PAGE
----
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October 18, 2013

The Future of Work, Part 2

October 18, 2013

This post is Part Two in a series. See the first post here.

Here's how I see it. Every business is a technology business. Every new business is a tech start up. If that isn't 100% true now, it will be soon. So as businesses look to the future they will need to consider how changes in technology can impact them. We have already seen numerous industries disrupted by changes in technology. Borders, Blockbuster, Circuit City, Kodak, just to name a few former stars that fell almost over night. All of these businesses were disrupted by new technologies and the behaviors they enabled. Keep in mind that the web and its legion of connected devices are just getting going. Both are only in their infancies. Web enabled devices will become more and more prevalent and powerful. Connection speeds will increase and connectivity become universal.

As our computing power increases in the coming years it will allow us to build even better tools which will create greater and greater efficiencies. The primary place we will find these efficiencies will be in labor.

If we think we have a mismatch between business needs and human talent now it will only grow, possibly along that same exponential curve, as technology changes really start to kick in.

There will be fewer and fewer unskilled jobs. Humans are just too expensive.

Robotics – from full scale (ones that build cars or roam Mars) to nano (atomic and molecular) will increasingly eliminate the need for human beings to do manual labor. Picking fruit, driving trucks, delivering packages, even making food. It's not hard to look 5 years into the future and see a McDonald's with almost no employees, much like we have seen humans slowly replaced by robots on assembly lines. The kitchen of a fast food restaurant could be automated much like a fancy espresso machine.

Or imagine swallowing a pill that is filled with little nano-bots that kill cancer and push it out as waste. Our health care costs may suddenly drop like a thud when a broken bone is healed with a pill. These huge hospitals being built everywhere may start to feel empty 20-30 years from now as fewer people need that kind of care.

Those of us doing "knowledge work" will have reason to fear as well. As computing power increases we may soon be looking into the eyes of a new species. Artificial Intelligence (AI) seems closer than ever. You may not believe that computers can ever achieve this state of existence but I would be very surprised if that debate doesn't heat up in the coming years. We may have to ask ourselves questions like "what is the most humane way to 'put down' my computer?" Regardless, increased computing power means that computers will be able to solve more and more of our problems including work problems. Analysis and reporting are two areas where we are already seeing automation occur. This is will spread and spread.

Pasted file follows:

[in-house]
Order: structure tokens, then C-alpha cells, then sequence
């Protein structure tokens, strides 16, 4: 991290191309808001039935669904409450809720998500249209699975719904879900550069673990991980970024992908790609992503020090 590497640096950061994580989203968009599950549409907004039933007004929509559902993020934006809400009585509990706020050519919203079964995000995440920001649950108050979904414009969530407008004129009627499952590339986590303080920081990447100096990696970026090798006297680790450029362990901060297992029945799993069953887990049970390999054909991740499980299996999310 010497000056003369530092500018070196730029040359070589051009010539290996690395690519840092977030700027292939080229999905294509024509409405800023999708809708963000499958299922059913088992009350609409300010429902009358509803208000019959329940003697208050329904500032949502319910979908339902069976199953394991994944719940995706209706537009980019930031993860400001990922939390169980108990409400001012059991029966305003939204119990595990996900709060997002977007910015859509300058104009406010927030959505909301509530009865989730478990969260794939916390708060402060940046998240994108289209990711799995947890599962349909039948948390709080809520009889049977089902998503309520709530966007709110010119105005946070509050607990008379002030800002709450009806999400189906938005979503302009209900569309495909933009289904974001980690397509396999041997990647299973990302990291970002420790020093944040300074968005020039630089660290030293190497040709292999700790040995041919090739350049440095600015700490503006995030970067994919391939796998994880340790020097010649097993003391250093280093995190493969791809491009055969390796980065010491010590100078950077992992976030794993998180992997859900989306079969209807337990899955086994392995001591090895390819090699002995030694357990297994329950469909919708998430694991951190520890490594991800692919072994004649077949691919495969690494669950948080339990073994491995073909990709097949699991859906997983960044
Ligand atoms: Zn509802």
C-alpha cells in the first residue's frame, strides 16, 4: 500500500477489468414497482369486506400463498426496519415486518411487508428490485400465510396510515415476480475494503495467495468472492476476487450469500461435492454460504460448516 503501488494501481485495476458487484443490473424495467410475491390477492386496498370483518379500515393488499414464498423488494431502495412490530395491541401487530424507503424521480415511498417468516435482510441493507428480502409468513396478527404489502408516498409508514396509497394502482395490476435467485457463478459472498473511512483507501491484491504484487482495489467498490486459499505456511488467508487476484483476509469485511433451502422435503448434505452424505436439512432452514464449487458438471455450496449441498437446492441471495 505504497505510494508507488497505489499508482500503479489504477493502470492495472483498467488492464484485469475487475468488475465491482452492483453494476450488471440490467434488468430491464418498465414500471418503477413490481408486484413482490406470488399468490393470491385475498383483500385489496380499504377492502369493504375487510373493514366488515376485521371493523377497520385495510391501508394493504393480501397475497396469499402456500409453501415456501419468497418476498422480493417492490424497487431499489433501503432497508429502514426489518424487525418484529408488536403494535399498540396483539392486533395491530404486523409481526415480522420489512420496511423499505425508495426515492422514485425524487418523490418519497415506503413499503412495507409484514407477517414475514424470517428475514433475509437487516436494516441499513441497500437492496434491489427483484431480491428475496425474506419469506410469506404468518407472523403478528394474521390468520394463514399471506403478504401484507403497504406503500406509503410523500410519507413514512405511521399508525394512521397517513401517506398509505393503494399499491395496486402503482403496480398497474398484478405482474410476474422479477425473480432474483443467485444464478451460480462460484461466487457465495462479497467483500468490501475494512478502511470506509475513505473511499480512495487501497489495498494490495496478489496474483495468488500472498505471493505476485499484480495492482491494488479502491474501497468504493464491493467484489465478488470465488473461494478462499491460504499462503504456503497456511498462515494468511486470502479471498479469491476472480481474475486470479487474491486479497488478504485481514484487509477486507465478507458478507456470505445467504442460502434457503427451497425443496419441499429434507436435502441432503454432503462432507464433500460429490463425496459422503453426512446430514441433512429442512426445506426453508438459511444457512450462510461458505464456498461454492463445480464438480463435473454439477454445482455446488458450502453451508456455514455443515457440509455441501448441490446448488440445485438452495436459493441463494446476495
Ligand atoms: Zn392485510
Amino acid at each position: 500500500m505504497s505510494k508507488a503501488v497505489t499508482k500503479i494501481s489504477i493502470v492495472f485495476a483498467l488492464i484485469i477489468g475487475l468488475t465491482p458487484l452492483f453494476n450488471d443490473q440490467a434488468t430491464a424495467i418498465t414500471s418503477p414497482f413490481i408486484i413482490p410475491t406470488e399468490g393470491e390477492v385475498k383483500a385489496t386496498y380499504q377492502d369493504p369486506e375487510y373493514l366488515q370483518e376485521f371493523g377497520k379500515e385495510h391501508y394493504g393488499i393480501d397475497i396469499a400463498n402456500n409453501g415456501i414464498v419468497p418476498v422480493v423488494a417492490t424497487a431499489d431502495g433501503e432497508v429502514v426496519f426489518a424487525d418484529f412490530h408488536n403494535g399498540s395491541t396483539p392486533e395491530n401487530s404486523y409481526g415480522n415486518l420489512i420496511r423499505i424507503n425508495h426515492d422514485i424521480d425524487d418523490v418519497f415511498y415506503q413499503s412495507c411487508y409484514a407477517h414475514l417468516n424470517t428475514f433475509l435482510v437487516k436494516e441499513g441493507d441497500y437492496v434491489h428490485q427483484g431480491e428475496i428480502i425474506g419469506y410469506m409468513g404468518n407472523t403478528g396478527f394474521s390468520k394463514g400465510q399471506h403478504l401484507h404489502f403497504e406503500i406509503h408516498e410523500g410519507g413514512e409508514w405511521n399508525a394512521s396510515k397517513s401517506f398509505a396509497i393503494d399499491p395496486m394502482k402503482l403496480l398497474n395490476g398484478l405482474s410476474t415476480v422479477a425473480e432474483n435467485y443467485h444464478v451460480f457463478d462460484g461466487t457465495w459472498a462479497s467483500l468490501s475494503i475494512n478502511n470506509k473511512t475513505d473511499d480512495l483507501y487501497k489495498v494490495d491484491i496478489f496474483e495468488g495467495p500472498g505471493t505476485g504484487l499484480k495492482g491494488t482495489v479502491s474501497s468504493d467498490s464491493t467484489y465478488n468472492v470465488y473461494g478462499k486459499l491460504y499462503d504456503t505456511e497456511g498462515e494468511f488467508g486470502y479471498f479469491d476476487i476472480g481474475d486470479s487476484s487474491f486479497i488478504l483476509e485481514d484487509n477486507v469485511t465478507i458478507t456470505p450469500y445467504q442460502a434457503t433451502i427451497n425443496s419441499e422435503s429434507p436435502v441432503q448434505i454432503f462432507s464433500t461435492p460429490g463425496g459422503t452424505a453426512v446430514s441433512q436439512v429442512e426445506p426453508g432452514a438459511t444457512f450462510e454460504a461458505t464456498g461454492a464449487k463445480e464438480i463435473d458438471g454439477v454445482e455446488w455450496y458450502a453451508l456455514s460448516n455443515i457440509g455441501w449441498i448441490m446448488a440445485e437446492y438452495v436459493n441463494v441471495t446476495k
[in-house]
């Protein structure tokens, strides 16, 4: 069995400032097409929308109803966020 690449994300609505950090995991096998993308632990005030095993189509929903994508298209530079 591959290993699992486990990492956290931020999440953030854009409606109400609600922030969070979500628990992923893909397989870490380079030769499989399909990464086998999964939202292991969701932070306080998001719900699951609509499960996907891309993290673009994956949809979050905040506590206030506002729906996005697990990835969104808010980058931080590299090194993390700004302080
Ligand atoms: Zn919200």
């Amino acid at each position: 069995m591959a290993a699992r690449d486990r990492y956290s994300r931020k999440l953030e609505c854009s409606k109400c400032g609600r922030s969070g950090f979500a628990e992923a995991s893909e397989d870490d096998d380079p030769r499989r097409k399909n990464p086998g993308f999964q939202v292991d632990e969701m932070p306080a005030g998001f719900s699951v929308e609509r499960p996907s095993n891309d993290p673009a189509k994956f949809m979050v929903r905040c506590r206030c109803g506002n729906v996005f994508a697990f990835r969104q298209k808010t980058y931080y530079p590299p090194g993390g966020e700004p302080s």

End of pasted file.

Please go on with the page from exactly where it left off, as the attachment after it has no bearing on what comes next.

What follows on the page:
In the US, we are living through the transition from a manufacturing based economy, where most of the workers make stuff, to a services based economy, where most of the workers serve other people.

This transition has been lead by two key factors, increased automation and reduced labor costs – outsourcing to China, Mexico, India. But as these countries see their standards of living increase along with even greater automation they will swim upstream as well to a service based economy. After this does a full global tour we may be looking at a world where all the "stuff" is made by highly automated machines and what is left for human beings to do is to serve each other. Even then much of the low level service, as with the McDonald's example, could be automated as well.

Perhaps we are headed to a jobless future. A future where we work only when we want to. All our physical needs are taken care of as advanced technology becomes like water and air, cheap and available for all. In this scenario, only a few will need to work, the ones that create and manage the technology which everyone else uses. The rest are essentially subscribers. But what happens when 99% of the population is subscribing to a service that the 1% created?